MONTREAL - It's Chanel-mania this fall as three separate films about the legendary French fashion designer Gabrielle "Coco" Chanel are set to be released.
Generating the most buzz is "Coco Before Chanel", a biopic chronicling the early years of the born-outsider who helped shape the idea of the modern woman.
The film's director Anne Fontaine says she's surprised Chanel wasn't brought to life on the silver screen before.
"It's a character that's incredibly rich," she said in an interview with The Canadian Press before the movie's red-carpet Montreal debut on Sunday.
"She incarnated the modern woman before her time. It's fascinating even today - at the time it must have been incredible, revolutionary. How could this peasant girl end up embodying elegance, eternal chic?"
Chanel was one of the first women to assert herself in a man's world, draping herself in their clothing and liberating early 20th-century women from corsets and complicated frocks.
"She was her own model, because she was so thin and androgynous before it was fashionable," said Fontaine.
"(Her peers) felt she was so chic and unique that they wanted to be like her."
Her menswear-inspired designs resonate today: The little black dress, the beige slingback with black toecap, the tweed suit, the jersey dress, the chain belt, the cashmere cardigan.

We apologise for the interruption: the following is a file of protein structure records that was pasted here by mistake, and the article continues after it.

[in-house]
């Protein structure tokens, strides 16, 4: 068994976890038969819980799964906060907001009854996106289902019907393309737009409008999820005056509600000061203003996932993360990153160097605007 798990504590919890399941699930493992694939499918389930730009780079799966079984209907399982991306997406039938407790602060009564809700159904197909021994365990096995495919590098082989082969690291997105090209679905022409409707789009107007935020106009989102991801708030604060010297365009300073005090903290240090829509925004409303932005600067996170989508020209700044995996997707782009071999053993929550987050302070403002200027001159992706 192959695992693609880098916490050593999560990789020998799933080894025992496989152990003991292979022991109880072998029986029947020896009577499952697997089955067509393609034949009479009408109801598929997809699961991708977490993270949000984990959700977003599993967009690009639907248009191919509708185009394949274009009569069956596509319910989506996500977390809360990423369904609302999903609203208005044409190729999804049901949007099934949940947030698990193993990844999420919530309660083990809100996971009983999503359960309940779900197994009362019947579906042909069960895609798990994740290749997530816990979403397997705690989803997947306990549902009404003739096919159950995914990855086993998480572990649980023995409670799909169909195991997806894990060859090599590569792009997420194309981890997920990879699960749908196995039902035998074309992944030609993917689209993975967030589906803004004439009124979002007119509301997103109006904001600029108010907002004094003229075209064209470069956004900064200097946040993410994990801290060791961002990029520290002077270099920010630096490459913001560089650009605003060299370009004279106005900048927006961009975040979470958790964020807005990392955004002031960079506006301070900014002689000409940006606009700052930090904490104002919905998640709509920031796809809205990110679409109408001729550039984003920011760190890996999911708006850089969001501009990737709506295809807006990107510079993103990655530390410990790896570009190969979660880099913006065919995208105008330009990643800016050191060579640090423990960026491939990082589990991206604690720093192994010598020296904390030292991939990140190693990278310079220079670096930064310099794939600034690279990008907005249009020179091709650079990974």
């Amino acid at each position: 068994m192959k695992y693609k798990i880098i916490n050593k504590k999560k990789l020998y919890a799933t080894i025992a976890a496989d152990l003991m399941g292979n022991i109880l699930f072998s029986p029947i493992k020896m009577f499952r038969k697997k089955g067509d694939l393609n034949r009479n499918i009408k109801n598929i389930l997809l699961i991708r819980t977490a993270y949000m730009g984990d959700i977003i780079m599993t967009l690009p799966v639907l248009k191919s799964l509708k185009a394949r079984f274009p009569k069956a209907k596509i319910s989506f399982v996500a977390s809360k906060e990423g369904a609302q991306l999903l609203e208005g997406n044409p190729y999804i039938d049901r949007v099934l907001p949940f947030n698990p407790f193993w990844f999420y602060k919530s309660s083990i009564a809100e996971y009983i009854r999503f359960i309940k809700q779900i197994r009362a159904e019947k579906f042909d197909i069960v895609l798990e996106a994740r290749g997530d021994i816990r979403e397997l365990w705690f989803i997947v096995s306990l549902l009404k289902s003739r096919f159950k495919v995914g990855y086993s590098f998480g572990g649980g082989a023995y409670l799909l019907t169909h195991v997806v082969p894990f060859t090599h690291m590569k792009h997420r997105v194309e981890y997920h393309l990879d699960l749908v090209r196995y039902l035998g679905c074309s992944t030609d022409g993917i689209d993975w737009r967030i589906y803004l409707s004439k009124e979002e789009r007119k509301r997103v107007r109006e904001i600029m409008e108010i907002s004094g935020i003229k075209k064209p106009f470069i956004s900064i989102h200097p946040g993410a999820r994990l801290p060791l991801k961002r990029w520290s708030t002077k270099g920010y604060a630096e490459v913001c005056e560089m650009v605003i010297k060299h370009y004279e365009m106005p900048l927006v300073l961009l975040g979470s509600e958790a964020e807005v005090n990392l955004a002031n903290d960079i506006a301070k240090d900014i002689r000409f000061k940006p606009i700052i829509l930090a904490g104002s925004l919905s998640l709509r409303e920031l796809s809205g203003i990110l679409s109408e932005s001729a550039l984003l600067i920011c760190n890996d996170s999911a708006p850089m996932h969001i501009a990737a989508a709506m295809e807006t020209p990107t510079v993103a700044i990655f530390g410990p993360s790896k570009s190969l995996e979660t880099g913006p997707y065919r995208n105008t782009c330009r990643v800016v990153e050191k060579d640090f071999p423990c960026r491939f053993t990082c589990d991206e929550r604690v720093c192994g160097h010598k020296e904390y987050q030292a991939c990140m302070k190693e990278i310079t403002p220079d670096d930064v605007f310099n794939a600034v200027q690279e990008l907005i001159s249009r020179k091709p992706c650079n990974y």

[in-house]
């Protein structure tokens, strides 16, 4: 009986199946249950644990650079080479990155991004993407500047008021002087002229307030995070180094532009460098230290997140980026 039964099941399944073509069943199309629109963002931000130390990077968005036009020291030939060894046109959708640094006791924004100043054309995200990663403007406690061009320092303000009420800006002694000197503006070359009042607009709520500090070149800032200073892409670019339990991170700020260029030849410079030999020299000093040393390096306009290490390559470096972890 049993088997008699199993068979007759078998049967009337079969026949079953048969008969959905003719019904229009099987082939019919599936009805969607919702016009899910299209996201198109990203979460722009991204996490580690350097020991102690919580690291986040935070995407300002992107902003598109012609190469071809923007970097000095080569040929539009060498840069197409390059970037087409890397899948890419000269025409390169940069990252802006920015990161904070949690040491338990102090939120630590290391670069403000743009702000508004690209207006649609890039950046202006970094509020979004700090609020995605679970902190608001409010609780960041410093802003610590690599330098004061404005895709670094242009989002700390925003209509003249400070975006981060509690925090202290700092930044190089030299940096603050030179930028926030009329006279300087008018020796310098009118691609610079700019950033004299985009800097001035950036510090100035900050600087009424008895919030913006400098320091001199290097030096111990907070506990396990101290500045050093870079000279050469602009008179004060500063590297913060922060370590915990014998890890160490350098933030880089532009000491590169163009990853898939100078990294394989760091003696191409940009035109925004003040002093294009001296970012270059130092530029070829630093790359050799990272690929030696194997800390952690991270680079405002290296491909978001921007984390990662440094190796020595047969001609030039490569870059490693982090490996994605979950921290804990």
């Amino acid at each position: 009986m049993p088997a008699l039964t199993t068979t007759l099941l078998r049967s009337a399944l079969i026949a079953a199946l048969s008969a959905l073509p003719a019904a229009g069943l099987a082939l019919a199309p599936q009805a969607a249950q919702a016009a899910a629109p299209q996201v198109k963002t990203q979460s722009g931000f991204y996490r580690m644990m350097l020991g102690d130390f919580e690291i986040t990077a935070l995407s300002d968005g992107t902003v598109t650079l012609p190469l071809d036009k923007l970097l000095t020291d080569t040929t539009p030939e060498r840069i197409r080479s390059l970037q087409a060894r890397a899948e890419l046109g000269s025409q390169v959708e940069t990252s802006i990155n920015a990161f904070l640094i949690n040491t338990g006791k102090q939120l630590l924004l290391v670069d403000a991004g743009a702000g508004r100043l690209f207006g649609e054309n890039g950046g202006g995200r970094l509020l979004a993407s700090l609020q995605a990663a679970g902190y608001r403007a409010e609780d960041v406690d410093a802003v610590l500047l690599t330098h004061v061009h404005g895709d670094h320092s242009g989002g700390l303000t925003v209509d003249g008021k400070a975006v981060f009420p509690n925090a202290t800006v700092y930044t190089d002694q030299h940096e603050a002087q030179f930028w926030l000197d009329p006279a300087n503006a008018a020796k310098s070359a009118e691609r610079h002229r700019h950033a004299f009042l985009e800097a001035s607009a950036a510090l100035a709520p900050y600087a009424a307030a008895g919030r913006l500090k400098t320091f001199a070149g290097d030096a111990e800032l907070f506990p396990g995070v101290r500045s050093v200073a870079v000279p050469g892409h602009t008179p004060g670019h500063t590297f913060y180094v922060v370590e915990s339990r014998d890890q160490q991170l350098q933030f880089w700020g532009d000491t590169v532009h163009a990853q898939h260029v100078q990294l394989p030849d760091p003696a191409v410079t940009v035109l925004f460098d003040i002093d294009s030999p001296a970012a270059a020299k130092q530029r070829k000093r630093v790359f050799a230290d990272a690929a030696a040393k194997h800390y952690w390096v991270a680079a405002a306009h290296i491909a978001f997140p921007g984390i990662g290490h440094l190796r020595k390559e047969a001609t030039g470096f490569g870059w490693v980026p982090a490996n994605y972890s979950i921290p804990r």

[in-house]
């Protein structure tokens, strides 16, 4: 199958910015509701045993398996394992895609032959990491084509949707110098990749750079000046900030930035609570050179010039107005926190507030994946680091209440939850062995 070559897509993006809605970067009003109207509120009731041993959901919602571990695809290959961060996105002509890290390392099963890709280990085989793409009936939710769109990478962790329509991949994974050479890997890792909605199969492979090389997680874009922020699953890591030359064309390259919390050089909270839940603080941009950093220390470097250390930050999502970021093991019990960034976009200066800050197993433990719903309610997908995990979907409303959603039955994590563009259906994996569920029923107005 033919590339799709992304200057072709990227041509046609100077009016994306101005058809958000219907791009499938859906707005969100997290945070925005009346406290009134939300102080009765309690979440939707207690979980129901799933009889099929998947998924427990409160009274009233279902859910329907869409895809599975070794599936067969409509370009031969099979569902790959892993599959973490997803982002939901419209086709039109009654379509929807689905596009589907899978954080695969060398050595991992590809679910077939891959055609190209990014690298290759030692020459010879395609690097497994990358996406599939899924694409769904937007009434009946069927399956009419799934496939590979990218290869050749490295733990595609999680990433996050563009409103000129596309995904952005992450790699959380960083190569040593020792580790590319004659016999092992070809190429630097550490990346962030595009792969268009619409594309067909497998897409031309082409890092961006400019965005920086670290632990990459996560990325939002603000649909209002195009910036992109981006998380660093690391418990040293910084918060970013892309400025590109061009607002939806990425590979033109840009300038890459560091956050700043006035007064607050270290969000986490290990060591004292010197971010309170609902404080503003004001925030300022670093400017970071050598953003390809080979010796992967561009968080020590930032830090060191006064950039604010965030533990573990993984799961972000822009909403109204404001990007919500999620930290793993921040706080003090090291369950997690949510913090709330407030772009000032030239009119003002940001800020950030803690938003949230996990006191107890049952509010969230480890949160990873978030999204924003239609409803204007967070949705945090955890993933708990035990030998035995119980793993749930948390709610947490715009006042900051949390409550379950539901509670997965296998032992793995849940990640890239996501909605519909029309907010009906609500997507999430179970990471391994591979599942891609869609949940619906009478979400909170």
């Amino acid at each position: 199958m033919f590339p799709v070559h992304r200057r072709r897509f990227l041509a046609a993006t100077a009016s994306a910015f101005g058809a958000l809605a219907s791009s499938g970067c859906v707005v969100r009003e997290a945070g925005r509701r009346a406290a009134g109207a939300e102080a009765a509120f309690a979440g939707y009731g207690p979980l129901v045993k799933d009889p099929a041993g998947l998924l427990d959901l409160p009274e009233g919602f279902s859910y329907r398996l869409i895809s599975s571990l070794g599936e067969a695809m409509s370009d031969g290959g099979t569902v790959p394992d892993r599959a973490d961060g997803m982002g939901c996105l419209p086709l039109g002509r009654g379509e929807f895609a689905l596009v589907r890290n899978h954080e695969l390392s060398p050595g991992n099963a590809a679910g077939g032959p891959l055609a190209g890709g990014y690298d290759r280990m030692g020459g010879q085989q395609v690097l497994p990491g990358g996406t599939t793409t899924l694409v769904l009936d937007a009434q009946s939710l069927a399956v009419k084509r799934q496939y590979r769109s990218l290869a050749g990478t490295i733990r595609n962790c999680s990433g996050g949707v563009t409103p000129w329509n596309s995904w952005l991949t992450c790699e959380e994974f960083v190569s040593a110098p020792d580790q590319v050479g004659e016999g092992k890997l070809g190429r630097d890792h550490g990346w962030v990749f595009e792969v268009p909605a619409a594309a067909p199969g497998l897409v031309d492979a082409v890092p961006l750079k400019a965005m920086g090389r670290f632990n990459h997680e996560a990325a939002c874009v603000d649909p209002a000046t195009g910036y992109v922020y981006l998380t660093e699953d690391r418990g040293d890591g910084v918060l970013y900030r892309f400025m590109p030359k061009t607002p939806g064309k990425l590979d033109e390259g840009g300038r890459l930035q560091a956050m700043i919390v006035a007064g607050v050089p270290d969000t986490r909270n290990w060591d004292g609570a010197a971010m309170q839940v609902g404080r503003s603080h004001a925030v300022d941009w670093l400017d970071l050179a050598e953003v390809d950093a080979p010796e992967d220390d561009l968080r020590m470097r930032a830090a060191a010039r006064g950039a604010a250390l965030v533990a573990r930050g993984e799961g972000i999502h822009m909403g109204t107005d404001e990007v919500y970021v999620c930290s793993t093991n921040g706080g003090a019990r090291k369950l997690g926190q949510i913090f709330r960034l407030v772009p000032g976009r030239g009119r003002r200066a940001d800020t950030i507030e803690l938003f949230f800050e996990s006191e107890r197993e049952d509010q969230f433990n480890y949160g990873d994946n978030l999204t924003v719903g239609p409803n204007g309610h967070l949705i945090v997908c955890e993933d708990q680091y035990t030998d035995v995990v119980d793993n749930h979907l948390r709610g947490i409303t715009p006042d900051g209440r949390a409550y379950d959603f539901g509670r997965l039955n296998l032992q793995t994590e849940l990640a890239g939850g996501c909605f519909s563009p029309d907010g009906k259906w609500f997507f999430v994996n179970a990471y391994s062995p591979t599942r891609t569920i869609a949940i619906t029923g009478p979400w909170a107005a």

"She's the most complex, authoritarian and difficult woman - as well as the most brilliant - I've ever portrayed," said the film's star, French actress Audrey Tautou.
"She was so demanding, a perfectionist. And to accomplish everything that she did and to break down all the barriers she faced, you needed real character."
Chanel's rebellious creativity was born out of necessity.
As dramatized in "Coco Before Chanel," the designer had a troubled youth, which she battled out of by sheer force of will.
The film follows Chanel from her early years at an orphanage in the heart of France, to her nights as a mediocre cabaret singer, all the way through her troubled love affairs and refusal to marry, as she chose her art and independence instead.
"She fought against her destiny," said Tautou.
"It was in her very nature. She was a girl who wanted something different - she didn't just wish, she invented."
But her style was essentially selfish, noted Tautou.
"Coco didn't do anything for other women. She wanted to be free, she was her own laboratory."
Tautou, known to Canadian audiences from her roles in "Le fabuleux destin d'Amelie Poulain" and "The Da Vinci Code," personifies - physically at least - the famous couturier, with her dark hair, wide-eyes and diminutive build.
She said playing the founder of the iconic fashion house before she became lionized and legendary gave her more liberty to interpret the self-made, rebellious designer.
"You have to be careful not to fall into simply mimicking," she said.
"You need this story to understand everything she accomplished later in life."
"Coco Before Chanel" will be released in Canada Sept. 25.